Pages - Menu

Sunday, August 5, 2012

how to persist ethtool settings across reboot

You can use the ethtool command to read and change information about your network interfaces.

For example, ethtool -g ethX reads the size of the ring buffer on the NIC, and ethtool -G ethx rx A tx B changes it. Use man ethtool to discover more settings.

But these options don't persist across reboot, so how do you make sure your settings are kept permanent?

You can enter the ethtool commands in /etc/rc.local (or your distribution's equivalent) where commands are run after the current runlevel completes, but this isn't ideal. Network services may have started during the runlevel and ethtool commands tend to interrupt network traffic. It would be more preferable to have the commands applied as the interface is brought up.

The network service in CentOS has the ability to do this. The script /etc/sysconfig/network-scripts/ifup-post checks for the existence of /sbin/ifup-local, and if it exists, runs it with the interface name as a parameter (eg: /sbin/ifup-local eth0)

We can create this file with touch /sbin/ifup-local make it executable with chmod +x /sbin/ifup-local set its SELinux context with chcon --reference /sbin/ifup /sbin/ifup-local and then open it in an editor.

A simple script to apply the same settings to all interfaces would be something like:
if [ -n "$1" ]; then
    /sbin/ethtool -G $1 rx 4096 tx 4096
    /sbin/ethtool -K $1 tso on gso on
Keep in mind this will attempt to apply settings to ALL interfaces, even the loopback.

If we have different interfaces we want to apply different settings to, or want to skip the loopback, we can make a case statement:
case "$1" in
  /sbin/ethtool -G $1 rx 16384 tx 16384
  /sbin/ethtool -K $1 gso on gro on
  /sbin/ethtool -G $1 rx 64 tx 64
  /sbin/ethtool -K $1 tso on gso on
  /sbin/ip link set $1 txqueuelen 0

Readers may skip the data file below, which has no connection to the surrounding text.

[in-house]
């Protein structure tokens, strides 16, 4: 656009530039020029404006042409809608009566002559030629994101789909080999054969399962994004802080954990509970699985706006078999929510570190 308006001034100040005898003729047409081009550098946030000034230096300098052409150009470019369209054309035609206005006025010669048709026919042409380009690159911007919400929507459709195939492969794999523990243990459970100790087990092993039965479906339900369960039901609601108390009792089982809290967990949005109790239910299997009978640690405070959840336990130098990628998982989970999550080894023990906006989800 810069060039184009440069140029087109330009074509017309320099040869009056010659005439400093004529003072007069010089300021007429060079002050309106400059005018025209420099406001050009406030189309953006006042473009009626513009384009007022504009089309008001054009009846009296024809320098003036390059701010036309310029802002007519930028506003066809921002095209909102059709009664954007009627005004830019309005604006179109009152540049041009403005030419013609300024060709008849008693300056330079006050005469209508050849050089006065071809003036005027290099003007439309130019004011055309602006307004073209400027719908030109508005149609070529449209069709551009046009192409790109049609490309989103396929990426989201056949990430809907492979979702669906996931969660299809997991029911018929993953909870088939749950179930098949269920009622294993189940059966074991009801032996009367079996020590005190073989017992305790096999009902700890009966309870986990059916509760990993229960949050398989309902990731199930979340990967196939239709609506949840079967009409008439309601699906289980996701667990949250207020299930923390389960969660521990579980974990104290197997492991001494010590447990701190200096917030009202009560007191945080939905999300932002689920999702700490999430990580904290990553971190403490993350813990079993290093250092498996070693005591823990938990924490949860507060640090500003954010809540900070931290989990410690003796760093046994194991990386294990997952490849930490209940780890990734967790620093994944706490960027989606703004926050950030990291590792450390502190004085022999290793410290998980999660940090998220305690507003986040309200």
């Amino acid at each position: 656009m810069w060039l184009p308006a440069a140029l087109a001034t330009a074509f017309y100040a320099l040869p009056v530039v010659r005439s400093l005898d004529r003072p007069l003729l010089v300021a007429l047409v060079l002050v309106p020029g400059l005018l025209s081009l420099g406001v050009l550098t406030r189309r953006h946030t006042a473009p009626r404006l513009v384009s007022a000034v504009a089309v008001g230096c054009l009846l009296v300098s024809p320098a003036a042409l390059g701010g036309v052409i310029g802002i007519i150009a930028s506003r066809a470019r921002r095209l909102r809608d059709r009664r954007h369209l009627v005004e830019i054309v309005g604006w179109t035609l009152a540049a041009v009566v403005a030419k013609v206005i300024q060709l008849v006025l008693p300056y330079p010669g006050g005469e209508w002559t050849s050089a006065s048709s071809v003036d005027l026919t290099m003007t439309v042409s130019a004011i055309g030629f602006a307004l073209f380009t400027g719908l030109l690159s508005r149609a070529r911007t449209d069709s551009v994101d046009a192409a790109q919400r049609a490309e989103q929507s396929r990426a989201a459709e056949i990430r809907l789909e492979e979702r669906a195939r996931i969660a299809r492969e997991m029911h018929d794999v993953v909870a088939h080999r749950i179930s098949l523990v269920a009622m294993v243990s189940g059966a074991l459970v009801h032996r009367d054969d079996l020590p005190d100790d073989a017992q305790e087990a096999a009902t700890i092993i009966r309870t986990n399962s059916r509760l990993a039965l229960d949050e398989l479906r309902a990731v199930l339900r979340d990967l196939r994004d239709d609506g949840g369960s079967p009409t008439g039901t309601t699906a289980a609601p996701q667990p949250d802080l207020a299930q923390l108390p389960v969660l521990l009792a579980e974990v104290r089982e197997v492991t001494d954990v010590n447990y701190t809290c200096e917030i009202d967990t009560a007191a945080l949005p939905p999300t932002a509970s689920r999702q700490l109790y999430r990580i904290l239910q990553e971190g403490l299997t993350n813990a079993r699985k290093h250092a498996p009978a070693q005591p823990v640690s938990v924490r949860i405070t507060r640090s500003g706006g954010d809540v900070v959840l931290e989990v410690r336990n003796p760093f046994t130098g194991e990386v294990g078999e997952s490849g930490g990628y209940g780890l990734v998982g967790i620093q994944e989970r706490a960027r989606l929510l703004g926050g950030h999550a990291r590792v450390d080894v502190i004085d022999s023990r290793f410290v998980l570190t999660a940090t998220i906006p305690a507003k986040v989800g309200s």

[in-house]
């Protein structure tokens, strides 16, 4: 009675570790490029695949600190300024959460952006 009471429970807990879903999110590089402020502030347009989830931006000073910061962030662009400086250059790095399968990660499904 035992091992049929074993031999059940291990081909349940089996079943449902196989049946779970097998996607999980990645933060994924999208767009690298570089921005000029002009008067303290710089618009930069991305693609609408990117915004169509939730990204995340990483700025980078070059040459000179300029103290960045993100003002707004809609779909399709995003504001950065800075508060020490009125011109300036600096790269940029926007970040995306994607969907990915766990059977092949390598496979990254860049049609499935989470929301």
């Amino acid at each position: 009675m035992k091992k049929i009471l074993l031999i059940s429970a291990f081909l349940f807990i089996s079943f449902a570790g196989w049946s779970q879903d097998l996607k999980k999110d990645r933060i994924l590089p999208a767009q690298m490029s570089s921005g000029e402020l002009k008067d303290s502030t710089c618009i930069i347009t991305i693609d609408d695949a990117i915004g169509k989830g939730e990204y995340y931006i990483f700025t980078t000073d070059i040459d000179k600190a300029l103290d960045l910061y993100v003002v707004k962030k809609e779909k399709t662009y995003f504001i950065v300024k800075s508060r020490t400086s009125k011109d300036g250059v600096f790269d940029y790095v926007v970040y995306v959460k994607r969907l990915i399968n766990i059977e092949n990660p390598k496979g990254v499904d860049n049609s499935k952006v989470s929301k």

exit 0
Now ethtool settings are applied to interfaces as they start, all potential interruptions to network communication are done as the interface is brought up, and your server can continue to boot with full network capabilities.

Saturday, August 4, 2012

kvm virtual machine won't start

Recently I brought my KVM host down for an upgrade. I shut down the guests within their OSes, confirmed they were powered off with a virsh list --all, and everything went well with the upgrade.

However, upon returning the guests to service, one of them would not start up. Typing virsh start I got the helpful error message

Error restoring domain: cannot send monitor command
Connection reset by peer

Why was this one VM broken but the others were fine?

I played around with virsh autostart and virsh autostart --disable but that had no effect, nor did a reboot of the hypervisor.

After some searching around, it turns out libvirt has the capability to keep "managed save states" of guests, kinda like a sleep mode or snapshot, to save you fully powering a guest OS off.

For some reason, a managed save for this one guest had been created, perhaps it had not shut down properly, or perhaps there's an errorr in libvirt. I could view the saved state with

# virsh list --all --managed-save
 Id Name                 State
  - guest1               shut off
  - guest2               saved

Now a virsh managedsave-remove guest2 returned it to the "shut off" state, and I could start it properly with virsh start as per usual.